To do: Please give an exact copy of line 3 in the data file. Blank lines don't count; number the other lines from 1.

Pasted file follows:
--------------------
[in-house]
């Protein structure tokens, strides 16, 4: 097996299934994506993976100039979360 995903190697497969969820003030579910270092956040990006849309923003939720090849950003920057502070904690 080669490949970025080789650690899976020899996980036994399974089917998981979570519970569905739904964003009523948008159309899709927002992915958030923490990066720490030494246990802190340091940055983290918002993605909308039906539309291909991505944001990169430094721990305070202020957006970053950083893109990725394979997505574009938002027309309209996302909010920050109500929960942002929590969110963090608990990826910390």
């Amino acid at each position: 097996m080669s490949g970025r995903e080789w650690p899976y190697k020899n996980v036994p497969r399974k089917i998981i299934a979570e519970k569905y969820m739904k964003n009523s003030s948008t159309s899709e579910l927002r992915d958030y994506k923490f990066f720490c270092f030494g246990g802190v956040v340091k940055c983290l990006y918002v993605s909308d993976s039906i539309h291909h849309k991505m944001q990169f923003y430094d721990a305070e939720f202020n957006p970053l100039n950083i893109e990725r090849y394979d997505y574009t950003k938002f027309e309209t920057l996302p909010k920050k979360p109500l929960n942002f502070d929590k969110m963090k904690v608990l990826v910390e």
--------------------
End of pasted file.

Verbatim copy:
């Amino acid at each position: 097996m080669s490949g970025r995903e080789w650690p899976y190697k020899n996980v036994p497969r399974k089917i998981i299934a979570e519970k569905y969820m739904k964003n009523s003030s948008t159309s899709e579910l927002r992915d958030y994506k923490f990066f720490c270092f030494g246990g802190v956040v340091k940055c983290l990006y918002v993605s909308d993976s039906i539309h291909h849309k991505m944001q990169f923003y430094d721990a305070e939720f202020n957006p970053l100039n950083i893109e990725r090849y394979d997505y574009t950003k938002f027309e309209t920057l996302p909010k920050k979360p109500l929960n942002f502070d929590k969110m963090k904690v608990l990826v910390e």